TaNaCH is filled with examples of rape, violence, betrayal and murder, to be sure.

Yet, there are also moments of such deep forgiveness; it’s impossible not to be moved and inspired by them.  They show the promise of the best that we can do.

Yosef reunites with his brothers, who almost killed him, with no rancor, with no blame, with no resentment. 

People who are, by nature, not easily angered find it easy to forgive. But I don’t think Torah necessarily intends for us to understand Yosef as being this way.  If he were, it would mean that he was naturally unfazed by others’ negative words and deeds towards him.  Torah gives no such picture of Yosef.  He tests his brothers before he reveals himself.  His test might imply some hesitance – even conflict — in his own heart. 

But his forgiveness of his brothers, if at first cautious, is ultimately filled with warmth and willingness.

For most of us, forgiveness can involve a struggle. We say that we forgive, but in our hearts, we still resent.  A great many personal questions and issues must be faced, before true forgiveness – not the simple words, “I forgive you,” — can take place. 

Forgiveness is often more of a gradual, than a sudden process. Yosef underwent that process.  We can, too.

One great benefit of psychotherapy, in its various forms, has been to encourage us to accept our “negative” feelings as “human” and “natural,” as long as we express them (if and when necessary) in an appropriate manner.  As I once heard a student say in a “Casework” class: “The ‘Gospel’ of therapy is that all feelings are OK.”  We need not feel guilty about having these feelings or thoughts.  Nor should we be surprised when we discover that others, even infants, have them, too.  “Peace of mind,” in this sense, means learning not to be upset or disturbed by the feelings themselves, but somehow employing them instead as “stepping stones” in our growth as human beings. 

If in life we fully accomplished only this and no more: “Dayyenu.”

But spiritual practice, especially in Hasidut, offers the vision of a step beyond even this one, to “spiritual purity.”

The word “purity,” often associated with “cleanliness,” can also mean “unmixed” – e.g. “pure gold” is gold unmixed with any other mineral.  Spiritually, a “pure heart” is a heart “unmixed” with conflicting emotions and impulses.  Yosef’s heart was pure, because his forgive-ness of his brothers was, in the end, unmixed with resentment at the wrong they had done not only to him, but to his beloved father, as well.  The love we’d expect him to feel for his own brothers was unmixed with any desire to avenge himself for the ghastly, malicious treatment he had received at their hands.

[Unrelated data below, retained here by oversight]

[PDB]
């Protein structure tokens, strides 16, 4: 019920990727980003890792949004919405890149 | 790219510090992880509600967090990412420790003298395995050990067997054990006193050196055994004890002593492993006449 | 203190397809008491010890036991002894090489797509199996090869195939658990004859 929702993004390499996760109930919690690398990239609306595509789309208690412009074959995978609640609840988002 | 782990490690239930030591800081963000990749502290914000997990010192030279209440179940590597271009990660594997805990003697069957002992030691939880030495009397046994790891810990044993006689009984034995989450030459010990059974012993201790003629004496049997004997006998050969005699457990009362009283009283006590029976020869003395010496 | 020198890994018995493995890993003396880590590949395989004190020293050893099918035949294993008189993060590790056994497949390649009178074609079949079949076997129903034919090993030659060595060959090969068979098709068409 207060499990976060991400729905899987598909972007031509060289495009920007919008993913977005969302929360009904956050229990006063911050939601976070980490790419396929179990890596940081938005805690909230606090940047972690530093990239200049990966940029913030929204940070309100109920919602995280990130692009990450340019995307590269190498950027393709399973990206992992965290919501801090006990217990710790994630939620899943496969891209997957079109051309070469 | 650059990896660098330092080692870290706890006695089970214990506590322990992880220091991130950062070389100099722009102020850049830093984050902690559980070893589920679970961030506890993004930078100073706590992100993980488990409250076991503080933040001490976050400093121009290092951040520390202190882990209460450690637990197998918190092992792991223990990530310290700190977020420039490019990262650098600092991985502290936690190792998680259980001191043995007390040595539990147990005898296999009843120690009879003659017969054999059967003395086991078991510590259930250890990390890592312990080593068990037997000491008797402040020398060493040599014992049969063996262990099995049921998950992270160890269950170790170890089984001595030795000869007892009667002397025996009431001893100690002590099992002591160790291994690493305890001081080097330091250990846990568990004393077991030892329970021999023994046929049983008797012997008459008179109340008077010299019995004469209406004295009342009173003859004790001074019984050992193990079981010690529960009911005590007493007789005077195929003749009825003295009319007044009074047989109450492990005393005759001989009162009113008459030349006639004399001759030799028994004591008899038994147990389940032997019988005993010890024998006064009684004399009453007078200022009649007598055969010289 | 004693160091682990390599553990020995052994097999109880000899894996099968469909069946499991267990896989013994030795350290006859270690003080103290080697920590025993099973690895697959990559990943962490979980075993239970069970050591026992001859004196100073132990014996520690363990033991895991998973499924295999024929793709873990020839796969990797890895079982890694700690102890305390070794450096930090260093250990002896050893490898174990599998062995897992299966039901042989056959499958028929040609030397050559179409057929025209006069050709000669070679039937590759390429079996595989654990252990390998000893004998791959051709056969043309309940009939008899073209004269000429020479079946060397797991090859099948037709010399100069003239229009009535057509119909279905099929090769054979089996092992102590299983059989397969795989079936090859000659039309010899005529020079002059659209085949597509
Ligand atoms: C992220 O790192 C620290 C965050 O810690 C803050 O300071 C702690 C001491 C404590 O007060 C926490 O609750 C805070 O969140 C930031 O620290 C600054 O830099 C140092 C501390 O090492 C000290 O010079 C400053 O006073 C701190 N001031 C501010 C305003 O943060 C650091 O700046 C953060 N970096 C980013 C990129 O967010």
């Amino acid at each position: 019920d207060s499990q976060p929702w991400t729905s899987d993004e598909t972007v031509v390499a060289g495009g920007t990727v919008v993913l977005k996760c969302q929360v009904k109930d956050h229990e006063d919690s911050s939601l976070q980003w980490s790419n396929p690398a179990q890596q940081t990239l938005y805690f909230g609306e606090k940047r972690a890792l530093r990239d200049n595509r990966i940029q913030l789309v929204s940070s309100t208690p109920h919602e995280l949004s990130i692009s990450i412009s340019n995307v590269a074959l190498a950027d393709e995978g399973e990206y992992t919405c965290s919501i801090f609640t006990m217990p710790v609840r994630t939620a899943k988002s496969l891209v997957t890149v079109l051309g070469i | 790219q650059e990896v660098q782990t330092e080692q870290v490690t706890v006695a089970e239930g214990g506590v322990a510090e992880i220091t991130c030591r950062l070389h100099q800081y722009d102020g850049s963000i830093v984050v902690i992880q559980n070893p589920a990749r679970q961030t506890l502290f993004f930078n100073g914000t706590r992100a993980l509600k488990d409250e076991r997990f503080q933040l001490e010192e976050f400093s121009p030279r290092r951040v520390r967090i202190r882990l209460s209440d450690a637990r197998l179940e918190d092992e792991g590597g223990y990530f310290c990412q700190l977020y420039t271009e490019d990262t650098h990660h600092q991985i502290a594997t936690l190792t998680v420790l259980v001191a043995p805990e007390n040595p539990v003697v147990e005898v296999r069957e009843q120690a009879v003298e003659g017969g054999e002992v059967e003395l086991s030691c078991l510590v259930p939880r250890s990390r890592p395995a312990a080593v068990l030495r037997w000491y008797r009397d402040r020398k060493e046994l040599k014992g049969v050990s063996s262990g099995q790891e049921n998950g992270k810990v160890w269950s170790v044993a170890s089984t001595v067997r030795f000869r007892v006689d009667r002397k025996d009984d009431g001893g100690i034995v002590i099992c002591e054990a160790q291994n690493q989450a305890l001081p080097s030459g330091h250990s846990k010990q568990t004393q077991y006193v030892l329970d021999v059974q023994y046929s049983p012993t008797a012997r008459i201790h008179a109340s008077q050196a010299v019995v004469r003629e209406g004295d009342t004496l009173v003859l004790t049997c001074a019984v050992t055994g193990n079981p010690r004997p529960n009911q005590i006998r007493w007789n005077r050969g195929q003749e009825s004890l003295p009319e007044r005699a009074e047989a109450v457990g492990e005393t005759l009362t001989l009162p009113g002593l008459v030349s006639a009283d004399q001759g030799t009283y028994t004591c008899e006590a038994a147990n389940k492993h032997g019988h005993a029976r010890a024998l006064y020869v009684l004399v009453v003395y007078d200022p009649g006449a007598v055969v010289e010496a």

To forgive, we must first look at the effect of not forgiving on ourselves

If we have been wronged – and who hasn’t been, at some point? – we might feel justified in feeling anger towards the one who has hurt us.  We are justified. But who is hurt most by our anger?  We are.  Our anger robs us of our own peace.  Moreover, the unalterable spiritual truth, taught by every spiritual teacher, is that our real “peace” is the Divine Quiet in us.  The first step in forgiving, then, is to know that Divine Quiet is the unchangeable essence of who and what we are.  Divine Quiet is perpetually the pure state of our hearts and minds.

We can’t separate ourselves from it, but we can block our view of it by our own anger and resentment – just as a child can block the sun, by putting a penny against his or her eye.

If we choose to block the Divine Quiet that is always part of us, we give the person who hurt us once the power to hurt us over and over.  We have not only given them the power; we have agreed, as it were, to do it for them.  And we do it without any compensation for what we lost to begin with.

Forgiveness is not always achievable by intellect or self-control alone.  It’s hard to imagine on what power a human being could draw, to achieve such purity, but that is the subtle message of Yosef’s forgiving of his brothers.  Realizing the Divine Quiet in him, Yosef’s heart was gradually emptied of hurt and anger.  Each moment of awareness of that Divine Quiet cleansed his heart of one more bit of turmoil. When we truly forgive, we find our heart filled with G-d’s Presence; filled with Divine Peace, Quiet, Light and Love. 

It is a change that can seem almost miraculous.  There are many miracles in TaNaCH, but none greater than a heart that has truly forgiven. 

Did I say that “purity” means “unmixed,” and then name “four” Divine qualities?

In G-d, they are united as one, and they flower in the heart of the one who forgives.